Alarm clock Set Timeout For A Shell Command

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How can I run a command called foo, and have it timeout/abort after 10 seconds under GNU/Linux running bash shell or script? How do I run the command under an alarm clock?

You should able to use python / ruby / php or perl to set alarm clock timer to timeout for a shell command. Shell do not have in built facility for timeout a command.

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Alarm clock Set Timeout For A Shell Command

Let us see various examples

Perl program

Here is a sample perl code:

perl -e 'alarm shift @ARGV; exec @ARGV' 5 foo arg1 arg2

You may define it as shell function:

alarm() { perl -e 'alarm shift; exec @ARGV' "$@"; }

And call it as follows (wait 20 seconds before alrming foo command:)

alarm 20 foo arg1

Sample shell script to set timeout for a command

You can use following shell script to set timeout for a command:

##########################################################################
# Shellscript:	timeout - set timeout for a command 
#               Alarm clock Set Timeout
# Author     :	Heiner Steven <heiner.steven@odn.de>
# Date       :	29.07.1999
# Category   :	File Utilities
# Requires   :	
# SCCS-Id.   :	@(#) timeout	1.3 03/03/18
##########################################################################
# Description
#    o	Runs a command, and terminates it (by sending a signal) after
#	a specified time period
#    o	This command first starts itself as a "watchdog" process in the
#	background, and then runs the specified command.
#	If the command did not terminate after the specified
#	number of seconds, the "watchdog" process will terminate
#	the command by sending a signal.
#
# Notes
#    o	Uses the internal command line argument "-p" to specify the
#	PID of the process to terminate after the timeout to the
#	"watchdog" process.
#    o	The "watchdog" process is invoked by the name "$0", so
#	"$0" must be a valid path to the script.
#    o	If this script runs in the environment of the login shell
#	(i.e. it was invoked using ". timeout command...") it will
#	terminate the login session.
##########################################################################
 
PN=`basename "$0"`			# Program name
VER='1.3'
 
TIMEOUT=5				# Default [seconds]
 
Usage () {
    echo >&2 "$PN - set timeout for a command, $VER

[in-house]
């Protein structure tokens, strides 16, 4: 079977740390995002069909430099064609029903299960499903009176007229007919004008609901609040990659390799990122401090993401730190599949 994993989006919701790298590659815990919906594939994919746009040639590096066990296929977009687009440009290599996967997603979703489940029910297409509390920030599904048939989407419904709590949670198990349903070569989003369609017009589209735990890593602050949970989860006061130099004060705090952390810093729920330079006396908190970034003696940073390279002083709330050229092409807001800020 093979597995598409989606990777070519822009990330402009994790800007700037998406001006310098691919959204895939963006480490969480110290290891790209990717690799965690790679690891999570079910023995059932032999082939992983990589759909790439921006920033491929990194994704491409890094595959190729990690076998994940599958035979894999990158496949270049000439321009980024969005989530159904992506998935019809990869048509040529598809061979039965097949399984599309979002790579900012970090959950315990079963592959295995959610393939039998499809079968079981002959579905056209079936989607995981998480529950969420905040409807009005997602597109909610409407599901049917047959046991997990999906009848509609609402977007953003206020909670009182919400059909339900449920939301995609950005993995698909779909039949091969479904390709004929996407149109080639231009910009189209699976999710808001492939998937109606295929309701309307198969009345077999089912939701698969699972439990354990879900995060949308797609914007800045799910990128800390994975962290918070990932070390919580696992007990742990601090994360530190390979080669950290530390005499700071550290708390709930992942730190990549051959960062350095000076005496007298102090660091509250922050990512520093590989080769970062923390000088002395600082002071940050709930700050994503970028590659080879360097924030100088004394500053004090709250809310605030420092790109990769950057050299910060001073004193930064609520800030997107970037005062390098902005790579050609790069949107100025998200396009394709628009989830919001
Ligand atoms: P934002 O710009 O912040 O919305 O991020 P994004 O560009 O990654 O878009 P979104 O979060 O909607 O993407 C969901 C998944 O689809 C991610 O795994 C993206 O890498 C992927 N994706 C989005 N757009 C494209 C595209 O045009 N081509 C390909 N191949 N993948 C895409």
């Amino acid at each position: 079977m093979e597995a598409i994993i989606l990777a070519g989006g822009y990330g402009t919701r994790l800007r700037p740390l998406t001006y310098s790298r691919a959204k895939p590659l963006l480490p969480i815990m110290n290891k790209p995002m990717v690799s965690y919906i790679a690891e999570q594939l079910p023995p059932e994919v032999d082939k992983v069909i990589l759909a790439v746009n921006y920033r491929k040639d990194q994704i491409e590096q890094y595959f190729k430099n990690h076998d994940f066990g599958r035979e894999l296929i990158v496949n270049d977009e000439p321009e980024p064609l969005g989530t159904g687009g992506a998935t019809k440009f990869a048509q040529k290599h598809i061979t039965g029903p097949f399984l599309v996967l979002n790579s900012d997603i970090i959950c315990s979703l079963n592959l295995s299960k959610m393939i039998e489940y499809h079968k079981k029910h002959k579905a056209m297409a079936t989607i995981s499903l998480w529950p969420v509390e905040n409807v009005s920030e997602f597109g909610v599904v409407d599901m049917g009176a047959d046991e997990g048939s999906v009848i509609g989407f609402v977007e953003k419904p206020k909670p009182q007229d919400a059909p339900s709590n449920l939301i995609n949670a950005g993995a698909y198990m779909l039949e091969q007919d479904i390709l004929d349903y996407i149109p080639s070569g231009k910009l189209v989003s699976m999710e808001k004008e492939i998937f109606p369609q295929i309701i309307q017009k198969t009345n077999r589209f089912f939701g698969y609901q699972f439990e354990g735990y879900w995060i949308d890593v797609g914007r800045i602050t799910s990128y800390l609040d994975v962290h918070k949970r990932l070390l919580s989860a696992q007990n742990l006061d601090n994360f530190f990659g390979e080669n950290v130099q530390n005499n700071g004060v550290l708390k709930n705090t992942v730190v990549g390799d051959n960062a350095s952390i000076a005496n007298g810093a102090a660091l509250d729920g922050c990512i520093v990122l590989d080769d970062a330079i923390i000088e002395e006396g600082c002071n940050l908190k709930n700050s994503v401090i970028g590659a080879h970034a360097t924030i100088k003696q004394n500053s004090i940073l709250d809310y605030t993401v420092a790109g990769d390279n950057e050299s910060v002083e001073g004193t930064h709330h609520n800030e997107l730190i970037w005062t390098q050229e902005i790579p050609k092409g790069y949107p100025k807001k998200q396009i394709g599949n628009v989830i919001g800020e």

usage: $PN [-t timeout] command [argument ...]
     -t: timeout (in seconds, default is $TIMEOUT)"
    exit 1
}
 
Msg () {
    for MsgLine
    do echo "$PN: $MsgLine" >&2
    done
}
 
Fatal () { Msg "$@"; exit 1; }
 
while [ $# -gt 0 ]
do
    case "$1" in
	-p)	ParentPID=$2; shift;;	# Used internally!
	-t)	Timeout="$2"; shift;;
	--)	shift; break;;
	-h)	Usage;;
	-*)	Usage;;
	*)	break;;			# First file name
    esac
    shift
done
 
: ${Timeout:=$TIMEOUT}			# Set default [seconds]
 
if [ -z "$ParentPID" ]
then
    # This is the first invokation of this script.
    # Start "watchdog" process, and then run the command.
    [ $# -lt 1 ] && Fatal "please specify a command to execute"
    "$0" -p $$ -t $Timeout &		# Start watchdog
    #echo >&2 "DEBUG: process id is $$"
    exec "$@"				# Run command
    exit 2				# NOT REACHED
else
    # We run in "watchdog" mode, $ParentPID contains the PID
    # of the process we should terminate after $Timeout seconds.
    [ $# -ne 0 ] && Fatal "please do not use -p option interactively"
 
    #echo >&2 "DEBUG: $$: parent PID to terminate is $ParentPID"
 
    exec >/dev/null 0<&1 2>&1	# Suppress error messages
    sleep $Timeout
    kill $ParentPID &&			# Give process time to terminate
    	(sleep 2; kill -1 $ParentPID) &&
	(sleep 2; kill -9 $ParentPID)
    exit 0
fi

(Credit: Heiner Steven)

doalarm c program

Download doalarm program using the wget command or curl command
wget https://www.cyberciti.biz/files/doalarm-0.1.7.tgz
OR
$ wget http://pilcrow.madison.wi.us/sw/doalarm-0.1.7.tgz
Untar program using the tar command
$ tar -zxvf doalarm-0.1.7.tg
Compile doalarm:
$ cd doalarm-0.1.7
$ make
$ ./doalarm

Sample output:

Error: missing required parameter
Usage: doalarm [-hr] [-t type] sec command [arg...]
Run command under an alarm clock.

Options:
 -t          Type of timer: 'real' (SIGALRM), 'virtual' (SIGVTALRM),
    --timer= 'profile' (SIGPROF), 'cpu' (SIGXCPU).  Default 'real'.
 -r --recur        Recurring alarm, every sec seconds.
 -h --help         Show help text (this message).